The question is then asked to her teacher. The teacher having to deal with her on a daily basis knows the little girl well and states bluntly. "Sally is a bad child."

It would seem in this scenario both positions are true or at least both are true at different times.

Then there's the fourth perspective.

Imagine we're then told Sally is severely mentally handicapped. To such an extent, in fact, that neuroscientists consider her to lack the status as an independent rational actor. This being determined based on fMRI's, showing no activity in her brain, and thus indicating that all her actions are random.

In this case it's perhaps unfair to say Sally is good or bad because she's not actually her own person.

So we have all four primary logical connectives:

a = sally is good
b = sally is bad

a and b                  (∧ = and)
a doesn't imply b    (¬ = not, → = implies)
b doesn't imply a
neither a nor b       (∨ = or)

This can be thought of as an identity matrix, where true = 1 and false = 0.

a b (a∧b) ¬(a→b) ¬(b→a) ¬(a∨b)
1 1    1         0         0         0
1 0    0         1         0         0
0 1    0         0         1         0
0 0    0         0         0         1

When combined together these primitive logical operations give us the exclusive-or (xor), biconditionals, tautologies, and contradictions.

So what's the truth? All logical connectives and all possibilities.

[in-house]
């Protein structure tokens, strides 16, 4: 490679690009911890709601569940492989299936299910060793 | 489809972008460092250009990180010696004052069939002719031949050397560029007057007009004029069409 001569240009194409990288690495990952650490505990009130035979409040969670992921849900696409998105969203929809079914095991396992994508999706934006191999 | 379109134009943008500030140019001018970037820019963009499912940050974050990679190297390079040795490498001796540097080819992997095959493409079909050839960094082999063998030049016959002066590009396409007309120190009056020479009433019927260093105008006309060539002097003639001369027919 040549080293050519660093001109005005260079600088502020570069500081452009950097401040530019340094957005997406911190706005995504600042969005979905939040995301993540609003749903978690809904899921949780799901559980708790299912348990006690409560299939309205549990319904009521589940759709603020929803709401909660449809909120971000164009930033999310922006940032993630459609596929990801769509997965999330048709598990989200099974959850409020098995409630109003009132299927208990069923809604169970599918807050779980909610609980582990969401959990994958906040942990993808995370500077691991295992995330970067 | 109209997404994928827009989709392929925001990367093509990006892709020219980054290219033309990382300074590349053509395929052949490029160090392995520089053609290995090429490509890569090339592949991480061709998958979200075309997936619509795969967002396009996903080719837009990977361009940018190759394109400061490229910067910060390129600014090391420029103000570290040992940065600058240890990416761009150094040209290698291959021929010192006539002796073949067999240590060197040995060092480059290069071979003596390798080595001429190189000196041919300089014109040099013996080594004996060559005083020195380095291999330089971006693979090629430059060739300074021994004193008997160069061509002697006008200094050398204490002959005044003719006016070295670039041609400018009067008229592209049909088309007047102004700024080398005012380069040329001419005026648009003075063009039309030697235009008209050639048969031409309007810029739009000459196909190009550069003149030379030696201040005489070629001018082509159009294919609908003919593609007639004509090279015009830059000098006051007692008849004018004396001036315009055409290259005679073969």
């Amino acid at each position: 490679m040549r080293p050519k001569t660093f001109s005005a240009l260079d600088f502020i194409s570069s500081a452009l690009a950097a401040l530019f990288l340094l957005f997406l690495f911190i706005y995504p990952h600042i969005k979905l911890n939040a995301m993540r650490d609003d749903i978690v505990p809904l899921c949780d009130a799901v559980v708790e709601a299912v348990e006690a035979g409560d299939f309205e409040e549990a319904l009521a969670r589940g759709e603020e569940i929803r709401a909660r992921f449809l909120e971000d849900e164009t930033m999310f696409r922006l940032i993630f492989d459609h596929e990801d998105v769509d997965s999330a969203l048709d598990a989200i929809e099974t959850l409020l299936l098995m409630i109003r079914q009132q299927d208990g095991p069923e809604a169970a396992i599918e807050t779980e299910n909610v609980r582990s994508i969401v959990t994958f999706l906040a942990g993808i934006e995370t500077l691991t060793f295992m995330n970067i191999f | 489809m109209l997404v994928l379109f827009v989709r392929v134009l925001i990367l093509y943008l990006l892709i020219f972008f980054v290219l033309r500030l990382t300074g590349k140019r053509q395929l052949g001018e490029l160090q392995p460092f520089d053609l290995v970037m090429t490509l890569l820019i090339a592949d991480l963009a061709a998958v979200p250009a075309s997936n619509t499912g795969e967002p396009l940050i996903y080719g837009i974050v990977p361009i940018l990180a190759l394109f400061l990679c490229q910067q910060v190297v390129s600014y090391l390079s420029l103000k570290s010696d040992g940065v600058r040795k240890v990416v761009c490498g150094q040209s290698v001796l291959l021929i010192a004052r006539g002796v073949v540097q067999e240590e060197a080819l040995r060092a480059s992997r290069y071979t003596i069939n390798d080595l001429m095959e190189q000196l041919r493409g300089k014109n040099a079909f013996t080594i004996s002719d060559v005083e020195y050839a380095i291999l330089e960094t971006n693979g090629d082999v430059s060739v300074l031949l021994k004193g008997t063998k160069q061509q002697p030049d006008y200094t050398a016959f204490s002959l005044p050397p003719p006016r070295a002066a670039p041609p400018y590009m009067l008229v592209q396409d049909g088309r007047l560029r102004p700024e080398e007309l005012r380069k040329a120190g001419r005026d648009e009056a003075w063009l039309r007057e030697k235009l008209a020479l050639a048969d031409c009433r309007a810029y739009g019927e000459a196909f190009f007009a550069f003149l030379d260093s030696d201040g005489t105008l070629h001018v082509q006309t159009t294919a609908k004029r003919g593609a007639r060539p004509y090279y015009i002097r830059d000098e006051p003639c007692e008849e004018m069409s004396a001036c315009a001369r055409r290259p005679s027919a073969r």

edit on 8-10-2011 by Xtraeme because: (no reason given)



posted on Oct, 8 2011 @ 04:58 PM
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The truth, apparently
is whatever you are allowed to say/write.

The truth is what you experience and perceive at any particular moment.
ie. this one.



posted on Oct, 8 2011 @ 05:00 PM
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The truth is what you experience and perceive at any particular moment.
ie. this one.


Now imagine trying to see all viewpoints all the time. Maddening, no?

edit on 8-10-2011 by Xtraeme because: (no reason given)



posted on Oct, 8 2011 @ 05:07 PM
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reply to post by Xtraeme
 


Maddening yes. No wonder each culture have gods that seem crazy to outsiders.
Trying to be a god would
just drive you crazy.
Mmmmmmmmmm.



posted on Oct, 8 2011 @ 05:31 PM
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Have you studied Buddhist philosophy?

What you are saying reflects what Buddha was putting across, that is, that nothing has an inherent existence. An object is a collection of things that are not the object and those things are a collection of things which are not the things that constitute the object ad infinitum.

The mind perceives an object and labels it, the flaw is that we then believe that the object exists from its own side, and we form a mental attachment, which then results in suffering at a later date due to the impermanence of all things.

It is believed that when you understand everything in this way you cease to form attachment which leads to a cessation of suffering. (the concept of self included)